The iPhone is also a media player, certainly the best video player that Apple has ever made, with its large screen and the ability to watch videos in landscape mode. And, "it's the first phone where I could say the Web is really working," he said.

But in the long run, the designers think Apple might have to introduce at least some aspects from the one-handed school of thought to capture a wide swath of the market.

"Being able to engage an iPhone at a restaurant without looking like a total idiot is really important," Rolston said. "You have to sneak it under the table, which requires a higher target precision. That's probably the battleground, the high context that a touch screen offers you versus the reliable precision of the full keypad."

There are a few ways the company might consider accommodating the one-handers. Apple could possibly make things easier for iPhone users through software updates, said Wai-Loong Lim, principal of Y Studios. "Everything on the screen is virtual. They might be able to redesign the interface for you to use just one hand, or even configure it if you're left-handed or right-handed."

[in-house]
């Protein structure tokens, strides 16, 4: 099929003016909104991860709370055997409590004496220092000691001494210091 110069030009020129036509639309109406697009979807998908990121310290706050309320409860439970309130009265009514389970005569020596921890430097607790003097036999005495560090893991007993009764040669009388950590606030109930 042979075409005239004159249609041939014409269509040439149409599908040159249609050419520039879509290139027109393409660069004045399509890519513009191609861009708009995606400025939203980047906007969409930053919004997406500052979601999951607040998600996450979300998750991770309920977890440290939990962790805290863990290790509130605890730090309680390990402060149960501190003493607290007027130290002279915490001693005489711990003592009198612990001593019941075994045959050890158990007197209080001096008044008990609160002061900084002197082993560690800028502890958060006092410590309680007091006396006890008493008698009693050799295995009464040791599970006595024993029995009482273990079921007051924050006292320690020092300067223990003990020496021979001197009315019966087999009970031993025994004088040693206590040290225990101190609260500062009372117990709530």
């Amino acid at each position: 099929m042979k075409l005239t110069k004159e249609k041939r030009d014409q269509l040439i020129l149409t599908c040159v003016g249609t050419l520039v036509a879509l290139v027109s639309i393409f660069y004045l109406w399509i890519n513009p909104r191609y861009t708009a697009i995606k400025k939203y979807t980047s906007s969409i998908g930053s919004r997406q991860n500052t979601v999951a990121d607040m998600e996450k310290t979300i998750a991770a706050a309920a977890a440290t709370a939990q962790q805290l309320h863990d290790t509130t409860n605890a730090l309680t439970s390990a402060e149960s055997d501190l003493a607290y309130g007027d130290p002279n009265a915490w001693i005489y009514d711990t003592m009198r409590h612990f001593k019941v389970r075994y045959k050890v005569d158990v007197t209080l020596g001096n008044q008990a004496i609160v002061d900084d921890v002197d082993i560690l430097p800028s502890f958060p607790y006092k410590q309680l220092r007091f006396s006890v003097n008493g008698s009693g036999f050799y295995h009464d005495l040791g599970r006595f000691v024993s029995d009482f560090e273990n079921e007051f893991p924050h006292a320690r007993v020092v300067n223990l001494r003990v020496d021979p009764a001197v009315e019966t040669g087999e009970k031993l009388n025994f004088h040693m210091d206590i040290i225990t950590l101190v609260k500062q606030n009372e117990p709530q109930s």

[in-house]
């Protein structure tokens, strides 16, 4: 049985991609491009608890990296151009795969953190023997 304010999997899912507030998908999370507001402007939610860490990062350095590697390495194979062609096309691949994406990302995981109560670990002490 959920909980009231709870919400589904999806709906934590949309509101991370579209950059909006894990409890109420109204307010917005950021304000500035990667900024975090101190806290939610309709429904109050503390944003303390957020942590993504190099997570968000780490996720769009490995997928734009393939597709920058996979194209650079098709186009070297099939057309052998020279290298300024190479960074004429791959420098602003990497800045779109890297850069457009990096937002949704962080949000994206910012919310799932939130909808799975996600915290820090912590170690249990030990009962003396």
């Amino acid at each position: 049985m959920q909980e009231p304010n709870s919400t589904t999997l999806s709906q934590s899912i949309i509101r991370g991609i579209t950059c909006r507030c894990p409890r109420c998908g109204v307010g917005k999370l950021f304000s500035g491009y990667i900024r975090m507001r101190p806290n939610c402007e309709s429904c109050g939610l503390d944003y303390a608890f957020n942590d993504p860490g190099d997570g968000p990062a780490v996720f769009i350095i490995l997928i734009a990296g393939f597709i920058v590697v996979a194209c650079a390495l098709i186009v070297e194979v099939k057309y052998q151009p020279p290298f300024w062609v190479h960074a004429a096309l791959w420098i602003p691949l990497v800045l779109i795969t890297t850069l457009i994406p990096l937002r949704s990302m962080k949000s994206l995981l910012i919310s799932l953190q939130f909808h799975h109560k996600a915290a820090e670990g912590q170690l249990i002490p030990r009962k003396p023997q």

Apple might consider backtracking on its no-buttons approach with the addition of a few customizable buttons on the side or base of the iPhone that users could assign to whatever tasks they choose. Or, future iPhones could also adapt the slider design used by Nokia and Helio on their smart phones, keeping the overall design aesthetic of the iPhone intact by hiding those uncouth buttons until they are needed. But Rutter isn't convinced Apple will change anything. "I don't think they are going to have to go back and 'fix it.' I think there will be a sufficient portion of the population that will make compromises."

Apple, of course, is known for thinking differently from many of its counterparts in the consumer electronics world about design, function and style. And by turning its back on years of smart-phone design, it's going out on that limb once again.

Not all of Apple's daring designs broke through to the public. Witness the Lisa, the Newton, the Cube and even the Mac Mini. But it's easier now for Apple to take design risks than perhaps at any other point in the company's history, as the success of the iPod and the growing use of Macs has established Apple's brand beyond its famous core of loyalists.

"Having a solid brand and an almost cult-like following grants you license from a design standpoint to push much further," Rutter said. "They are much more exploratory than a traditional electronics manufacturer that really doesn't have that license to push it out there."